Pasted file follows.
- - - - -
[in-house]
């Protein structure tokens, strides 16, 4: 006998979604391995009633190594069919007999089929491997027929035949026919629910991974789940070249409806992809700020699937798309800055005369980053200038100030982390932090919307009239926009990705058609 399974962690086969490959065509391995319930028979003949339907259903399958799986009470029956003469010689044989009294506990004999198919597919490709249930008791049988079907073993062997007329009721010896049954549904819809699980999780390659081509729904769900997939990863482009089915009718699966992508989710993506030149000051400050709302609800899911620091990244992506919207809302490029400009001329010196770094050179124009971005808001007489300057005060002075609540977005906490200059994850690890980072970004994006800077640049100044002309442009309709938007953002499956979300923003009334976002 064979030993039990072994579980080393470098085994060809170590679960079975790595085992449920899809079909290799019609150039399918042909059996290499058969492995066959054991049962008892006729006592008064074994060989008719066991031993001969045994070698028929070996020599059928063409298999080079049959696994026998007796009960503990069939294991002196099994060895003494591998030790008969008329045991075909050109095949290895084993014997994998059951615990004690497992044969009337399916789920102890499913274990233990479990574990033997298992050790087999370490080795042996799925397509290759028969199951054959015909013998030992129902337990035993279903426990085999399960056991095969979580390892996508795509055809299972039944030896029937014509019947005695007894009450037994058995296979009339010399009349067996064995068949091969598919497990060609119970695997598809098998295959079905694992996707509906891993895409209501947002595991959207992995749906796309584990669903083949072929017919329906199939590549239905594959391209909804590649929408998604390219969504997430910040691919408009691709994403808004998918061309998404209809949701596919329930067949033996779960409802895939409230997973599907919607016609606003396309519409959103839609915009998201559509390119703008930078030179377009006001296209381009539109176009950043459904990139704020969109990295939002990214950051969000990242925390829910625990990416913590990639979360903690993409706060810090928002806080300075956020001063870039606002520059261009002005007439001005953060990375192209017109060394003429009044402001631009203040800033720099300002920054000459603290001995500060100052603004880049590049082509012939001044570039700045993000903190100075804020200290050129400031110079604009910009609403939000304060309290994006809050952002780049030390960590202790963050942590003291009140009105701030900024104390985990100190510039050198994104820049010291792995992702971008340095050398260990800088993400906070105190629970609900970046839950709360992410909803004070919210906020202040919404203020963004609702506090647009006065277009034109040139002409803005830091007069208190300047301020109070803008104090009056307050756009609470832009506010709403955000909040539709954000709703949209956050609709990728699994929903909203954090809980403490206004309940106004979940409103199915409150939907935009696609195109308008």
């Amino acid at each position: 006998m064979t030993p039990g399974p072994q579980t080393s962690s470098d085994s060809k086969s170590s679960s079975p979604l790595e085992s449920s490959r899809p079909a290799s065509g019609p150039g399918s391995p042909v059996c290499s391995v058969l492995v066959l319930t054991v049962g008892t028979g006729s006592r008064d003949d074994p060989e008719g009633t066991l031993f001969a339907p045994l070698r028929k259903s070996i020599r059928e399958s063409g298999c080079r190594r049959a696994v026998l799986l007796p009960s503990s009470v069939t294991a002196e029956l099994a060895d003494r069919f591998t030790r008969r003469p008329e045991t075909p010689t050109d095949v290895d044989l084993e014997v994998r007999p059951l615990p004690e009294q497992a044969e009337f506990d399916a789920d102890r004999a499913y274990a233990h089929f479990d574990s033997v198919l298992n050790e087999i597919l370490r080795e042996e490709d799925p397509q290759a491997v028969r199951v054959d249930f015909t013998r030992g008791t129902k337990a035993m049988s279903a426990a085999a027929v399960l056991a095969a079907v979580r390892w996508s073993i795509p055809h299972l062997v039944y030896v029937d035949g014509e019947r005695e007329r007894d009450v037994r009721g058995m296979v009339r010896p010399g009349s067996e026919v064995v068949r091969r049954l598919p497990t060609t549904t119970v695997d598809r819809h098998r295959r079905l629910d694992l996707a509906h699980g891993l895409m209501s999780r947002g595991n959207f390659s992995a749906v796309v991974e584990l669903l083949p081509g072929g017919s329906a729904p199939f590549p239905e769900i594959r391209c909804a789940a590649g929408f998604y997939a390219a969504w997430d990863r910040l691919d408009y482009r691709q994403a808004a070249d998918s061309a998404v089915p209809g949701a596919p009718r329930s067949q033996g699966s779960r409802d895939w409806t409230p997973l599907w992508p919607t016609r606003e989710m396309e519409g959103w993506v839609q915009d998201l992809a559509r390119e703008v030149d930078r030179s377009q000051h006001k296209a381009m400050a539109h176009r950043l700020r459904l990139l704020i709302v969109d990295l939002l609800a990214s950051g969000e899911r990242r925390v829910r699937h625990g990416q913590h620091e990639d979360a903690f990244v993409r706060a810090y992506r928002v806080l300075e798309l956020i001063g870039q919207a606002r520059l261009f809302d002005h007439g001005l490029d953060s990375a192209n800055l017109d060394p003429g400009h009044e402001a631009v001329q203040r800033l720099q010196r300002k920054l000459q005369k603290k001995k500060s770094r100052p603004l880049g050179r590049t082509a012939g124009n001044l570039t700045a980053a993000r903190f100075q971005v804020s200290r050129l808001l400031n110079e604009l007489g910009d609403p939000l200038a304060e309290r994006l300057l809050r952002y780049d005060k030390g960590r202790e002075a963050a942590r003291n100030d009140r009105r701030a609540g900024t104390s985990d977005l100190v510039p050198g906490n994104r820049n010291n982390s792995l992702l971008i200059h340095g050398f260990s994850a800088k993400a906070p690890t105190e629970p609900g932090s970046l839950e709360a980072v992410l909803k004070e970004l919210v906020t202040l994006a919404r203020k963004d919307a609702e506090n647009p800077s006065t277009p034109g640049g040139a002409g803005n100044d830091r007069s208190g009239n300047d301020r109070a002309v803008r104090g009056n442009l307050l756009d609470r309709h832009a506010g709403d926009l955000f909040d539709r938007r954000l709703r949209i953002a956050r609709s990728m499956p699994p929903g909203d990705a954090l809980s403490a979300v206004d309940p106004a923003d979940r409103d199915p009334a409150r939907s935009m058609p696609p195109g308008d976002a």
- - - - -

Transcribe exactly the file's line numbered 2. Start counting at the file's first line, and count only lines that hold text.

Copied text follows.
């Protein structure tokens, strides 16, 4: 006998979604391995009633190594069919007999089929491997027929035949026919629910991974789940070249409806992809700020699937798309800055005369980053200038100030982390932090919307009239926009990705058609 399974962690086969490959065509391995319930028979003949339907259903399958799986009470029956003469010689044989009294506990004999198919597919490709249930008791049988079907073993062997007329009721010896049954549904819809699980999780390659081509729904769900997939990863482009089915009718699966992508989710993506030149000051400050709302609800899911620091990244992506919207809302490029400009001329010196770094050179124009971005808001007489300057005060002075609540977005906490200059994850690890980072970004994006800077640049100044002309442009309709938007953002499956979300923003009334976002 064979030993039990072994579980080393470098085994060809170590679960079975790595085992449920899809079909290799019609150039399918042909059996290499058969492995066959054991049962008892006729006592008064074994060989008719066991031993001969045994070698028929070996020599059928063409298999080079049959696994026998007796009960503990069939294991002196099994060895003494591998030790008969008329045991075909050109095949290895084993014997994998059951615990004690497992044969009337399916789920102890499913274990233990479990574990033997298992050790087999370490080795042996799925397509290759028969199951054959015909013998030992129902337990035993279903426990085999399960056991095969979580390892996508795509055809299972039944030896029937014509019947005695007894009450037994058995296979009339010399009349067996064995068949091969598919497990060609119970695997598809098998295959079905694992996707509906891993895409209501947002595991959207992995749906796309584990669903083949072929017919329906199939590549239905594959391209909804590649929408998604390219969504997430910040691919408009691709994403808004998918061309998404209809949701596919329930067949033996779960409802895939409230997973599907919607016609606003396309519409959103839609915009998201559509390119703008930078030179377009006001296209381009539109176009950043459904990139704020969109990295939002990214950051969000990242925390829910625990990416913590990639979360903690993409706060810090928002806080300075956020001063870039606002520059261009002005007439001005953060990375192209017109060394003429009044402001631009203040800033720099300002920054000459603290001995500060100052603004880049590049082509012939001044570039700045993000903190100075804020200290050129400031110079604009910009609403939000304060309290994006809050952002780049030390960590202790963050942590003291009140009105701030900024104390985990100190510039050198994104820049010291792995992702971008340095050398260990800088993400906070105190629970609900970046839950709360992410909803004070919210906020202040919404203020963004609702506090647009006065277009034109040139002409803005830091007069208190300047301020109070803008104090009056307050756009609470832009506010709403955000909040539709954000709703949209956050609709990728699994929903909203954090809980403490206004309940106004979940409103199915409150939907935009696609195109308008």